Monday, February 24, 2014

Pantry lurkers

I've identified several lurkers in my pantry. As we embark on a period of austerity, it is imperative that all resources on hand be used, before any purchases are made. Here is my list so far:

-canned, evaporated milk
-15 oz cans of pumpkin and butternut squash
-dried large lima beans aka "butter beans"
-jars of poppy seed pastry and cake filling
-a 2 lb jar of fig pastry filling
-tvp granules, the flaked kind

Any suggestions or recipes to share? TIA!


Bargain Mom said...

This is really close to how my mom and gramma cooked butter beans I've seen them do it a lot and this is like they do it Since it's late I don't dare call my mom to check. I've seen ham hocks at price rite too. But leftover ham and bacon drippings work too.

Recipe: Southern Creamy Butter Beans (Large Lima Beans)

©From the Kitchen of Deep South Dish
Prep time: 1 Hour |Cook time: 2 hours | Yield: About 4 to 6 servings

1 pound bag of Camellia brand large lima beans
Water to cover plus an inch
1 tablespoon of bacon fat, butter or vegetable oil
1/2 cup of chopped onion
1/2 cup of chopped celery
1/4 cup of chopped carrot
2 cloves of garlic, chopped
1 teaspoon of dried thyme
1/4 teaspoon of freshly cracked black pepper grinder
2 cups of leftover baked, smoked ham, roughly chopped
Meaty ham bone, 2 or 3 ham hocks or smoked turkey wings
1 (32-ounce) carton of chicken stock
4-6 cups of water
2 bay leaves
1/4 cup (1/2 stick) of butter, optional
2 tablespoons of dried parsley
Pinch of Cajun seasoning (like Slap Ya Mama)
Couple pinches of kosher salt, or to taste

Rinse and sort beans, place into stockpot with just enough water to cover them, plus about an inch. Bring to a boil, cover and turn off the burner. Let soak covered for one hour, drain and set aside.

Meanwhile, in the bottom of soup pot or Dutch oven, heat the bacon fat over medium; add the onion, celery, carrots, garlic and sauté just until tender. Add the thyme and pepper and stir; add the ham bone, ham hocks or smoked turkey wings, chicken stock, 4 cups of the water and bay leaves. Bring to a boil, reduce heat to medium and let simmer for about 1 hour.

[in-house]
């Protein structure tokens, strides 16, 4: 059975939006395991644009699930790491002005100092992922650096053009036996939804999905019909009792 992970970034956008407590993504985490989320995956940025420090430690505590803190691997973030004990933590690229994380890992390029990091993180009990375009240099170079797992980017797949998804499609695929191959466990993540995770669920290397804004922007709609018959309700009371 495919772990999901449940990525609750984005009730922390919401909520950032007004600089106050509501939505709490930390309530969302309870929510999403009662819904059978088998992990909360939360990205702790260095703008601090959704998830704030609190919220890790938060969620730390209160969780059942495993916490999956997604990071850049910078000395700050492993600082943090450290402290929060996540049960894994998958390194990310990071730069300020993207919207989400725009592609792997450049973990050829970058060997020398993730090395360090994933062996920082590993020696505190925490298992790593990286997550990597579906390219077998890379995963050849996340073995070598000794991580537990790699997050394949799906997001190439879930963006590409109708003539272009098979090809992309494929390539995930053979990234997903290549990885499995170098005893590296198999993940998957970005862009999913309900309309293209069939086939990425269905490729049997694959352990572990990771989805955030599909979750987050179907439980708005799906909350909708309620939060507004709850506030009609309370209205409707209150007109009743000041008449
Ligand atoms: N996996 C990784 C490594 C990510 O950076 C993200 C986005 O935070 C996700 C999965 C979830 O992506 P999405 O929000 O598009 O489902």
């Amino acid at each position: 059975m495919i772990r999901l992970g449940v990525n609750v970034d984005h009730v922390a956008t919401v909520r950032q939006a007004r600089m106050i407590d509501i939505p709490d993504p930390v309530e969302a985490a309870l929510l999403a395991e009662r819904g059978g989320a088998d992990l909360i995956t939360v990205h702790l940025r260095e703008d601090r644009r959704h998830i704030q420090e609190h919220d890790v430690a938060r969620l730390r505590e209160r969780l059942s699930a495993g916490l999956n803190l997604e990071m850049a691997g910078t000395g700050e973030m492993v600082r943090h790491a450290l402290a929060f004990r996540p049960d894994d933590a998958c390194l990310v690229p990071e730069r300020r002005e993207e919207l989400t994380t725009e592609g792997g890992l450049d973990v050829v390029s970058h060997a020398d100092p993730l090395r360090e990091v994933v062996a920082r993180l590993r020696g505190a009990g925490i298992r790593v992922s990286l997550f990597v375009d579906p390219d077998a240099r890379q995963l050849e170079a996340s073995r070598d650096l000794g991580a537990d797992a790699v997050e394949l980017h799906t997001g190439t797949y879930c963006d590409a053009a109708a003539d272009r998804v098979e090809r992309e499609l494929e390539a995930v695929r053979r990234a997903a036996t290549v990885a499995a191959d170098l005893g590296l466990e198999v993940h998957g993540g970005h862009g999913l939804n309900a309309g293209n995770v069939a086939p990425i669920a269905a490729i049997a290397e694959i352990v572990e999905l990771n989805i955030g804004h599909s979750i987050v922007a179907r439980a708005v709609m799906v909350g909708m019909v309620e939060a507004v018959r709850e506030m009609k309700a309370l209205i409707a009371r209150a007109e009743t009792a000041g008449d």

Add the drained beans to the pot. Stir in the butter, parsley, and a pinch of Cajun seasoning. Continue cooking on a low simmer an additional hour to 1 hour and 30 minutes, or until beans are tender and sauce thickens. Add additional chicken stock or water only if needed. When beans are tender, taste and adjust seasonings as desired; cover and hold on very low.

Serve over hot cooked rice with a side of cast iron skillet cornbread.

Cook's Notes: May also simply soak beans in cool water overnight. Older beans take longer to cook so if your beans have been in the pantry for awhile, you may have to cook them longer. Fresh beans cook more quickly. You can substitute bacon if you don't have any leftover ham. Just chop up as much bacon as you want - about a half pound would be good - and saute that in a pan until browned, then toss in the chopped onion, celery, carrots, and garlic right there in with that bacon and bacon fat and cook until tender, adding olive oil only if needed to saute the veggies. Pick up the rest of the recipe from there. For tips on ways to thicken beans, click here.

Crockpot: Rinse, drain and sort through beans. Add the unsoaked beans to a 4-quart or larger slow cooker. Saute veggies and meats and add with all of the remaining ingredients except butter, parsley, Cajun seasoning and rice. Cover the beans with 5 to 7 cups of very hot water, or use a combination of water and broth if desired - you’ll need more or less depending on whether you’ve soaked your beans and whether you are using a large ham bone. You want to cover the beans by about an inch or so. Cover and cook on high for 7 to 8 hours, 10 to 12 hours on low, or until the beans are tender. Before serving, stir in butter, parsley, Cajun seasoning and salt; taste and adjust seasonings as needed.